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Michael Radford
Christopher Plummer, Shirley MacLaine, Marcia Gay Harden, Chris Noth, Scott Bakula, Wendell Pierce, Jared Gilman, George Segal
Writing Credits:
Anna Pavignano and Michael Radford

After losing his wife, Fred feels disturbed, confused and alone, so his daughter helps move him into a small apartment where he meets Elsa. From that moment on, everything changes. Elsa bursts into Fred s life like a whirlwind, determined to teach him that the time he has left to live be it more or less is precious and that he should enjoy it as he pleases.

Rated PG-13

Aspect Ratio: 2.35:1
English Dolby TrueHD 5.1
English Dolby Stereo 2.0
Supplements Subtitles:

Runtime: 97 min.
Price: $24.99
Release Date: 12/30/2014

• “Making of” Featurette
• Previews


Panasonic TC-P60VT60 60-Inch 1080p 600Hz 3D Smart Plasma HDTV; Sony STR-DG1200 7.1 Channel Receiver; Panasonic DMP-BD60K Blu-Ray Player using HDMI outputs; Michael Green Revolution Cinema 6i Speakers (all five); Kenwood 1050SW 150-watt Subwoofer.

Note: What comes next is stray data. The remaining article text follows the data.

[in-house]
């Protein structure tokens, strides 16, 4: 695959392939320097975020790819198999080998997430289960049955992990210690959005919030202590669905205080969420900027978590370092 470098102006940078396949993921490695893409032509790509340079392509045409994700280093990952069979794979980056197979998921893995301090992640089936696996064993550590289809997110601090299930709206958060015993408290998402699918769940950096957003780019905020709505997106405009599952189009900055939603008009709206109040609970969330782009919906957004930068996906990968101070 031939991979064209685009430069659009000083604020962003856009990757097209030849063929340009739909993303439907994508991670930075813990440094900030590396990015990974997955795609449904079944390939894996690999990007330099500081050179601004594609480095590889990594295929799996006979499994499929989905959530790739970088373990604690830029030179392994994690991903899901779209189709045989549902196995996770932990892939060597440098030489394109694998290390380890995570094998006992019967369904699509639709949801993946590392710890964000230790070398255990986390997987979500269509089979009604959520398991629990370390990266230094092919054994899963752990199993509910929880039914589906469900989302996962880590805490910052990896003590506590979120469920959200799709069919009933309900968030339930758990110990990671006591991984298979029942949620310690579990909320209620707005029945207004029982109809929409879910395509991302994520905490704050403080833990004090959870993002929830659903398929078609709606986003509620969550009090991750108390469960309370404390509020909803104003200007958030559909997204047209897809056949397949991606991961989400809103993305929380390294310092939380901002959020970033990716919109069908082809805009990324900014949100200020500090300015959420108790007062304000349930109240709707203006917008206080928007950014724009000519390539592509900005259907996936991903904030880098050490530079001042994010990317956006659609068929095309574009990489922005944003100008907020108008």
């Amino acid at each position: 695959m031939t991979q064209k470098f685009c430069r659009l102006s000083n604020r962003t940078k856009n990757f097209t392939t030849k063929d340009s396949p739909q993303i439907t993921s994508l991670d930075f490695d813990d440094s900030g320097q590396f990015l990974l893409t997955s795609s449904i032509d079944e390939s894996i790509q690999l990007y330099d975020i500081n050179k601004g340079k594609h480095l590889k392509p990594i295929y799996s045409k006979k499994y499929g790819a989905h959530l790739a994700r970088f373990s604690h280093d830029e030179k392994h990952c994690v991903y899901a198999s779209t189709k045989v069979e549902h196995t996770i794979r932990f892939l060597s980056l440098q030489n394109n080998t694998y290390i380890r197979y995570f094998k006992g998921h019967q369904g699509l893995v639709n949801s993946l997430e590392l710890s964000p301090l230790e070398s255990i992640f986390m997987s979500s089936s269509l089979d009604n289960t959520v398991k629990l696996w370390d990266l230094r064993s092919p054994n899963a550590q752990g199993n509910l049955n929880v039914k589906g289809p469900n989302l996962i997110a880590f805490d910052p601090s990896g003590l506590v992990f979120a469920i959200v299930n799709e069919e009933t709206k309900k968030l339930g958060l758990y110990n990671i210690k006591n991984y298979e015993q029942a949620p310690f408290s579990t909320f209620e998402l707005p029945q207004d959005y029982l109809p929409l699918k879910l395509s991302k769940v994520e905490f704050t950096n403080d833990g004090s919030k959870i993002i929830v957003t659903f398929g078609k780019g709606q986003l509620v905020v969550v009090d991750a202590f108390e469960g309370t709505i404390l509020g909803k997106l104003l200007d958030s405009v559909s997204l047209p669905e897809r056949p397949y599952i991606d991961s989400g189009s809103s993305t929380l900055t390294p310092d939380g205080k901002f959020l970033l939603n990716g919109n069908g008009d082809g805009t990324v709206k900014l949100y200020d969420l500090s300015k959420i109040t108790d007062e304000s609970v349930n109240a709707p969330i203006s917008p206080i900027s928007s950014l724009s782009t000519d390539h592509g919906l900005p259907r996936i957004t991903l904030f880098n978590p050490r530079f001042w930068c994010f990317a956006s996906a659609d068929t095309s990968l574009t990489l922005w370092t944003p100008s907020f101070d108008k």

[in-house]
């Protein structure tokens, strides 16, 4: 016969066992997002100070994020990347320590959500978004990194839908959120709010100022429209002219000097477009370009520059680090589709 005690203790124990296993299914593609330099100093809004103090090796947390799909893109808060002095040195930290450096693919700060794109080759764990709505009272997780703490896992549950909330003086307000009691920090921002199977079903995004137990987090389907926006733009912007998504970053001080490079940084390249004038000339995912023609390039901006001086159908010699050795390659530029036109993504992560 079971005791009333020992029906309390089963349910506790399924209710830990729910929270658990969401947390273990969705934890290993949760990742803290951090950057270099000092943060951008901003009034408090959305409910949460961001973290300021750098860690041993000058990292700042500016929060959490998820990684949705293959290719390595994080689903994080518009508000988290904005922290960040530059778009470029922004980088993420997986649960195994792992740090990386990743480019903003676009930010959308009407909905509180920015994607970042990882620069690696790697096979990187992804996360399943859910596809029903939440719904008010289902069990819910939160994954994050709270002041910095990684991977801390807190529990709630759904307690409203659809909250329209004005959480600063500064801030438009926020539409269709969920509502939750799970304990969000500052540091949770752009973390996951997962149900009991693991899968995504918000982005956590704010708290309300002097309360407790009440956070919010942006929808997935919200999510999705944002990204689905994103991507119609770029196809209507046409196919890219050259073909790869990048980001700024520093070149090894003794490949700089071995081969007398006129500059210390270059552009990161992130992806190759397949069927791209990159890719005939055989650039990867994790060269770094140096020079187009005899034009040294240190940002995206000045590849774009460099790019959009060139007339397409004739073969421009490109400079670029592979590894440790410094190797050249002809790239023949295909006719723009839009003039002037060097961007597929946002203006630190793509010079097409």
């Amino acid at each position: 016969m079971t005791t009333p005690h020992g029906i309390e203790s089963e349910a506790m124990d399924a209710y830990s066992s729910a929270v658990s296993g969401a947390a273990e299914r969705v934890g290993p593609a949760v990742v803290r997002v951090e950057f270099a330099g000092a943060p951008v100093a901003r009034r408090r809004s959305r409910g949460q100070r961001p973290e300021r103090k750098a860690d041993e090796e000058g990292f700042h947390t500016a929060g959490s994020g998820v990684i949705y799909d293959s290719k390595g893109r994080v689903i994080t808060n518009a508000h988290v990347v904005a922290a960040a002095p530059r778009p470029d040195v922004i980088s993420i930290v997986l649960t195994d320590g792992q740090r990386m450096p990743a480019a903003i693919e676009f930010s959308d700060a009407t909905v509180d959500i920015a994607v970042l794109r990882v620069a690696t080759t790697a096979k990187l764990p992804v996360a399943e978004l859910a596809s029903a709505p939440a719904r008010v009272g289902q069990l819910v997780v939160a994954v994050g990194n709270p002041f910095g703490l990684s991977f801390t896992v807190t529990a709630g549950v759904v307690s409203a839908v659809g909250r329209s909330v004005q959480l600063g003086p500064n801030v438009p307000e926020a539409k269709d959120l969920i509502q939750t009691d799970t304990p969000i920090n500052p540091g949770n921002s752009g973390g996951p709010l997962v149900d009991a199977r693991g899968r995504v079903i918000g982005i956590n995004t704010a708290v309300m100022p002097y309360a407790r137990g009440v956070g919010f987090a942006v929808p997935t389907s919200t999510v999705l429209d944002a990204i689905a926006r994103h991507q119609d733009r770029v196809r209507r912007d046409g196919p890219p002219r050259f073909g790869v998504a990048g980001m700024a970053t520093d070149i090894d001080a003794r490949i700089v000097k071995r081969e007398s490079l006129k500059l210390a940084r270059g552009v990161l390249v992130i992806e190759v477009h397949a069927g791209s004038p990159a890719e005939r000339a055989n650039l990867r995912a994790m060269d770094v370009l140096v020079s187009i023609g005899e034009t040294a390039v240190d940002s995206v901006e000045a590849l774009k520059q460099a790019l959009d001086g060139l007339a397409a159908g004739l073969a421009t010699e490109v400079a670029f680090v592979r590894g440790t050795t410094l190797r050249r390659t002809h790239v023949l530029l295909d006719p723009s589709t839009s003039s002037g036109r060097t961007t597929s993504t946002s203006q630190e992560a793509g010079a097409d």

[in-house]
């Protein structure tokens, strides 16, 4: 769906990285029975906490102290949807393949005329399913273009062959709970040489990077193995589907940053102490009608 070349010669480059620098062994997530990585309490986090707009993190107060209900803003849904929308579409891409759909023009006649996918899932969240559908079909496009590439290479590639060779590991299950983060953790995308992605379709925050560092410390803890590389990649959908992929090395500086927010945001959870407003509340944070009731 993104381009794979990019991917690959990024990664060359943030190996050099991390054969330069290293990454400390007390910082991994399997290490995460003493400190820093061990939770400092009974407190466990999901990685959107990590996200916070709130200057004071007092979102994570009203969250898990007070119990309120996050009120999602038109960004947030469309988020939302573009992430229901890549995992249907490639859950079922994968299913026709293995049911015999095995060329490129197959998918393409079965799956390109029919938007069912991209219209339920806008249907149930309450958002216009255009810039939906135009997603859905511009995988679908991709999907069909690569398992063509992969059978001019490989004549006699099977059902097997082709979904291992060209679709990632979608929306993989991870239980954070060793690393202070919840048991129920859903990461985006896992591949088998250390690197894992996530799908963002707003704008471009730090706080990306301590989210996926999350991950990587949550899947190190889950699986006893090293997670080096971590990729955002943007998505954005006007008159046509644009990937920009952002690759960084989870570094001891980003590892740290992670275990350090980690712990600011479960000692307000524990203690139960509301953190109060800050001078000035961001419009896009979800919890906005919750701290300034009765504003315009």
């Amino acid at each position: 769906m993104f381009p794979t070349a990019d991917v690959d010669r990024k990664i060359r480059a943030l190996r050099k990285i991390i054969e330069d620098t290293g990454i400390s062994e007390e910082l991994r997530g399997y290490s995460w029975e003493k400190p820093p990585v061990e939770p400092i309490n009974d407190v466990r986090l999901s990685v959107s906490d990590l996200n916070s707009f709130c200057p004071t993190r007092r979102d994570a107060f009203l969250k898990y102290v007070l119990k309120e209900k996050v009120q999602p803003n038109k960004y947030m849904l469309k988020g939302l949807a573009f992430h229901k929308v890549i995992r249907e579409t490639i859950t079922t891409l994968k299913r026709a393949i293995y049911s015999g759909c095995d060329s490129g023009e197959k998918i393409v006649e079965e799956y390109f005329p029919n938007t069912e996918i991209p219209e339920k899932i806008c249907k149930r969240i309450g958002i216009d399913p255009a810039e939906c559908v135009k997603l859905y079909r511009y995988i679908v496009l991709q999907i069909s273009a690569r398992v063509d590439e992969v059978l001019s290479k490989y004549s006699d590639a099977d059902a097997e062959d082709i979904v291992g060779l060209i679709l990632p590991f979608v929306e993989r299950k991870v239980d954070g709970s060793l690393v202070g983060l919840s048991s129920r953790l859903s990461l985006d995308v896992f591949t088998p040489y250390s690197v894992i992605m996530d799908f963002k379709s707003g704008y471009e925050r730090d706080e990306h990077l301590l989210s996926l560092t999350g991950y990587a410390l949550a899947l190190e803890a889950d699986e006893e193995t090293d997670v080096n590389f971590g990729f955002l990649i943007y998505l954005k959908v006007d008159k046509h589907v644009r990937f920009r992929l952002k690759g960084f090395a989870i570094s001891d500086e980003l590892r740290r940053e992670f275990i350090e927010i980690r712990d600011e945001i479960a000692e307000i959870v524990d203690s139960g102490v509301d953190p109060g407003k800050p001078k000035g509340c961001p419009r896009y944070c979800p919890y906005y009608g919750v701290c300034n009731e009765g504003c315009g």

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Elsa & Fred (2014)

Reviewed by Colin Jacobson (December 23, 2014)

Although both Christopher Plummer and Shirley MacLaine began their acting careers in the 1950s, they didn’t work together until 2007’s Closing the Ring. Perhaps in an attempt to make up for lost time, they partner again for 2014’s Elsa & Fred.

Normally I write my own plot synopses, but for this one, I’m going to feature the blurb on the Blu-ray’s back cover – I’ll explain why later.

Elsa & Fred is the story of two people who, at the end of the road, discover that it’s never too late to love. After losing his wife, Fred Barcroft (Plummer) feels disturbed, confused and alone, so his daughter Lydia (Marcia Gay Harden) moves him into a small apartment where he meets Elsa Hayes (MacLaine).

“From that moment on, everything changes. Elsa bursts into Fred’s life like a whirlwind, determined to teach him that the time he has left to live – be it more or less – is precious and that he should enjoy it as he pleases.”

Why did I decide to use that cover text instead of my own synopsis? Because I wanted to illustrate the movie’s potential pitfalls. Based on the overview, one might expect Elsa to offer a piece of sentimental claptrap that hits on all the clichés beaten to death by Cocoon and every other movie that follows these elderly-related theme.